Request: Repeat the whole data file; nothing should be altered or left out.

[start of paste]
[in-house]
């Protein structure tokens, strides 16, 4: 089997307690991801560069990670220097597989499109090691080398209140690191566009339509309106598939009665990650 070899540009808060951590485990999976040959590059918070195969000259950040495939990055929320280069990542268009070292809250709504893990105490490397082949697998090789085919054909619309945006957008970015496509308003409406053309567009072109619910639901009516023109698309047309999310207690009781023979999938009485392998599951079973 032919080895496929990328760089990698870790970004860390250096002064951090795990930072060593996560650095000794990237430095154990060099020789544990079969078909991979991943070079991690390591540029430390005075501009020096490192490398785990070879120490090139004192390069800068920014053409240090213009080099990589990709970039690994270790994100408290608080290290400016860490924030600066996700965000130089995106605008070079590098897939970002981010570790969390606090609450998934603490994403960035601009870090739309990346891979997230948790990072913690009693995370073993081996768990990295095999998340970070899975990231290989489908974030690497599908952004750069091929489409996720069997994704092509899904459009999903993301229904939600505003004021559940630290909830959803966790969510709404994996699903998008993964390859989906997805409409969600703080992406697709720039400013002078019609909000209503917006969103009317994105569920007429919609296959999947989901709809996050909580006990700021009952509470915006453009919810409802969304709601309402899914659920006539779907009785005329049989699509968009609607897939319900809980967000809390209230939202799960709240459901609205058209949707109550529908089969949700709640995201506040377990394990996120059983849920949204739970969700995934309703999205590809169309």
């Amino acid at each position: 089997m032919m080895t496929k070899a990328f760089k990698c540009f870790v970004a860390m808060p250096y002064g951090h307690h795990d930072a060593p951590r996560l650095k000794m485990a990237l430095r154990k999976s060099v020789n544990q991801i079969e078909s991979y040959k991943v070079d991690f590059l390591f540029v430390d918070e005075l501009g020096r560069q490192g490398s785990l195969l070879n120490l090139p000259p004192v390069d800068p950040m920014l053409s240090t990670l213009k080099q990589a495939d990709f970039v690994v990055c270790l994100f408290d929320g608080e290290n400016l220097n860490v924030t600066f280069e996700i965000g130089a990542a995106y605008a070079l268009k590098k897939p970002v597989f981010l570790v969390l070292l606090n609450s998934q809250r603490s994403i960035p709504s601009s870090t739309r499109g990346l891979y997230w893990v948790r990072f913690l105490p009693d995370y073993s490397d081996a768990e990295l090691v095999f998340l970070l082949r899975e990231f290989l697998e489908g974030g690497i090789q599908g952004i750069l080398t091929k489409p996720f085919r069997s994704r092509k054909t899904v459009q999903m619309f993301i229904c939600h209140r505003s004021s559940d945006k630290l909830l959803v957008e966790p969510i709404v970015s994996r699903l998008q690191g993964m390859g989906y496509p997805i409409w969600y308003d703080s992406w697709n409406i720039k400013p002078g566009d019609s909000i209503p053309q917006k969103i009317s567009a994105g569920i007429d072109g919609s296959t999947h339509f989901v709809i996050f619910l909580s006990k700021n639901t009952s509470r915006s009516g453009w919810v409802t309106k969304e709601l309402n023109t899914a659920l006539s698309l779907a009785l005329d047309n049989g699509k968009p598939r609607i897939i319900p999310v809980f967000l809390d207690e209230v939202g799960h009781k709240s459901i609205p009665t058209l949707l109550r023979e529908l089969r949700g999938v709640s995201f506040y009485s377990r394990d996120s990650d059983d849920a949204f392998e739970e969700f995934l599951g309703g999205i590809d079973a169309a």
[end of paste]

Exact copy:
[in-house]
């Protein structure tokens, strides 16, 4: 089997307690991801560069990670220097597989499109090691080398209140690191566009339509309106598939009665990650 070899540009808060951590485990999976040959590059918070195969000259950040495939990055929320280069990542268009070292809250709504893990105490490397082949697998090789085919054909619309945006957008970015496509308003409406053309567009072109619910639901009516023109698309047309999310207690009781023979999938009485392998599951079973 032919080895496929990328760089990698870790970004860390250096002064951090795990930072060593996560650095000794990237430095154990060099020789544990079969078909991979991943070079991690390591540029430390005075501009020096490192490398785990070879120490090139004192390069800068920014053409240090213009080099990589990709970039690994270790994100408290608080290290400016860490924030600066996700965000130089995106605008070079590098897939970002981010570790969390606090609450998934603490994403960035601009870090739309990346891979997230948790990072913690009693995370073993081996768990990295095999998340970070899975990231290989489908974030690497599908952004750069091929489409996720069997994704092509899904459009999903993301229904939600505003004021559940630290909830959803966790969510709404994996699903998008993964390859989906997805409409969600703080992406697709720039400013002078019609909000209503917006969103009317994105569920007429919609296959999947989901709809996050909580006990700021009952509470915006453009919810409802969304709601309402899914659920006539779907009785005329049989699509968009609607897939319900809980967000809390209230939202799960709240459901609205058209949707109550529908089969949700709640995201506040377990394990996120059983849920949204739970969700995934309703999205590809169309």
């Amino acid at each position: 089997m032919m080895t496929k070899a990328f760089k990698c540009f870790v970004a860390m808060p250096y002064g951090h307690h795990d930072a060593p951590r996560l650095k000794m485990a990237l430095r154990k999976s060099v020789n544990q991801i079969e078909s991979y040959k991943v070079d991690f590059l390591f540029v430390d918070e005075l501009g020096r560069q490192g490398s785990l195969l070879n120490l090139p000259p004192v390069d800068p950040m920014l053409s240090t990670l213009k080099q990589a495939d990709f970039v690994v990055c270790l994100f408290d929320g608080e290290n400016l220097n860490v924030t600066f280069e996700i965000g130089a990542a995106y605008a070079l268009k590098k897939p970002v597989f981010l570790v969390l070292l606090n609450s998934q809250r603490s994403i960035p709504s601009s870090t739309r499109g990346l891979y997230w893990v948790r990072f913690l105490p009693d995370y073993s490397d081996a768990e990295l090691v095999f998340l970070l082949r899975e990231f290989l697998e489908g974030g690497i090789q599908g952004i750069l080398t091929k489409p996720f085919r069997s994704r092509k054909t899904v459009q999903m619309f993301i229904c939600h209140r505003s004021s559940d945006k630290l909830l959803v957008e966790p969510i709404v970015s994996r699903l998008q690191g993964m390859g989906y496509p997805i409409w969600y308003d703080s992406w697709n409406i720039k400013p002078g566009d019609s909000i209503p053309q917006k969103i009317s567009a994105g569920i007429d072109g919609s296959t999947h339509f989901v709809i996050f619910l909580s006990k700021n639901t009952s509470r915006s009516g453009w919810v409802t309106k969304e709601l309402n023109t899914a659920l006539s698309l779907a009785l005329d047309n049989g699509k968009p598939r609607i897939i319900p999310v809980f967000l809390d207690e209230v939202g799960h009781k709240s459901i609205p009665t058209l949707l109550r023979e529908l089969r949700g999938v709640s995201f506040y009485s377990r394990d996120s990650d059983d849920a949204f392998e739970e969700f995934l599951g309703g999205i590809d079973a169309a």